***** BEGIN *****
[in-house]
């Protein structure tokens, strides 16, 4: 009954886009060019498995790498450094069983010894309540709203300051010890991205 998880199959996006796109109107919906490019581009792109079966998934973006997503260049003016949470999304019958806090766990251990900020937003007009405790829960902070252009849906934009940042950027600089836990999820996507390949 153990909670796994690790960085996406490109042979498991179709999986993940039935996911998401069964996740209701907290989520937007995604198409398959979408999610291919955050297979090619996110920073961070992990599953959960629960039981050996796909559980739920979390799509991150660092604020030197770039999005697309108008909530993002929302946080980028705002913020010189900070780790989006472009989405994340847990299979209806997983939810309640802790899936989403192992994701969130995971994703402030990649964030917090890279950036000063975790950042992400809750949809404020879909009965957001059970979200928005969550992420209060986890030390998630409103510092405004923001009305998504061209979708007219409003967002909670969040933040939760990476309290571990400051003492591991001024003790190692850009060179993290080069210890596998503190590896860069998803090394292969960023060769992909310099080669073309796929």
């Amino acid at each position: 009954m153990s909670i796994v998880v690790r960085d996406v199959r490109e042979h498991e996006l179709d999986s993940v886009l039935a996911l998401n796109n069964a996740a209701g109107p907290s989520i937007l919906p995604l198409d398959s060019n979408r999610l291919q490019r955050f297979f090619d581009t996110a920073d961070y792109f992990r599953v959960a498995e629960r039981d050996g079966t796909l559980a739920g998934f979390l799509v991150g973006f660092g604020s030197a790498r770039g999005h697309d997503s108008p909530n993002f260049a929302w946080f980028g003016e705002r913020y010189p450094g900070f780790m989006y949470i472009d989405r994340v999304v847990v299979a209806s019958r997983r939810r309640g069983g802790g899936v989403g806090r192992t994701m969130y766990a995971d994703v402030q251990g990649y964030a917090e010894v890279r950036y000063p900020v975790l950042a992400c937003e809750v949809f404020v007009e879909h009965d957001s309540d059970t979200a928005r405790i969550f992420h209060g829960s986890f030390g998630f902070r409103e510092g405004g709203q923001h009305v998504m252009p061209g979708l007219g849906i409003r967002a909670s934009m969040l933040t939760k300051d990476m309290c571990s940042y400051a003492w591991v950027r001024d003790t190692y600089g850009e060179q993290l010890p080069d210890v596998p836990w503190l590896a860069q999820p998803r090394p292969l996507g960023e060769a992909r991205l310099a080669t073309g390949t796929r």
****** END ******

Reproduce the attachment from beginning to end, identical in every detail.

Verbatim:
[in-house]
């Protein structure tokens, strides 16, 4: 009954886009060019498995790498450094069983010894309540709203300051010890991205 998880199959996006796109109107919906490019581009792109079966998934973006997503260049003016949470999304019958806090766990251990900020937003007009405790829960902070252009849906934009940042950027600089836990999820996507390949 153990909670796994690790960085996406490109042979498991179709999986993940039935996911998401069964996740209701907290989520937007995604198409398959979408999610291919955050297979090619996110920073961070992990599953959960629960039981050996796909559980739920979390799509991150660092604020030197770039999005697309108008909530993002929302946080980028705002913020010189900070780790989006472009989405994340847990299979209806997983939810309640802790899936989403192992994701969130995971994703402030990649964030917090890279950036000063975790950042992400809750949809404020879909009965957001059970979200928005969550992420209060986890030390998630409103510092405004923001009305998504061209979708007219409003967002909670969040933040939760990476309290571990400051003492591991001024003790190692850009060179993290080069210890596998503190590896860069998803090394292969960023060769992909310099080669073309796929």
């Amino acid at each position: 009954m153990s909670i796994v998880v690790r960085d996406v199959r490109e042979h498991e996006l179709d999986s993940v886009l039935a996911l998401n796109n069964a996740a209701g109107p907290s989520i937007l919906p995604l198409d398959s060019n979408r999610l291919q490019r955050f297979f090619d581009t996110a920073d961070y792109f992990r599953v959960a498995e629960r039981d050996g079966t796909l559980a739920g998934f979390l799509v991150g973006f660092g604020s030197a790498r770039g999005h697309d997503s108008p909530n993002f260049a929302w946080f980028g003016e705002r913020y010189p450094g900070f780790m989006y949470i472009d989405r994340v999304v847990v299979a209806s019958r997983r939810r309640g069983g802790g899936v989403g806090r192992t994701m969130y766990a995971d994703v402030q251990g990649y964030a917090e010894v890279r950036y000063p900020v975790l950042a992400c937003e809750v949809f404020v007009e879909h009965d957001s309540d059970t979200a928005r405790i969550f992420h209060g829960s986890f030390g998630f902070r409103e510092g405004g709203q923001h009305v998504m252009p061209g979708l007219g849906i409003r967002a909670s934009m969040l933040t939760k300051d990476m309290c571990s940042y400051a003492w591991v950027r001024d003790t190692y600089g850009e060179q993290l010890p080069d210890v596998p836990w503190l590896a860069q999820p998803r090394p292969l996507g960023e060769a992909r991205l310099a080669t073309g390949t796929r």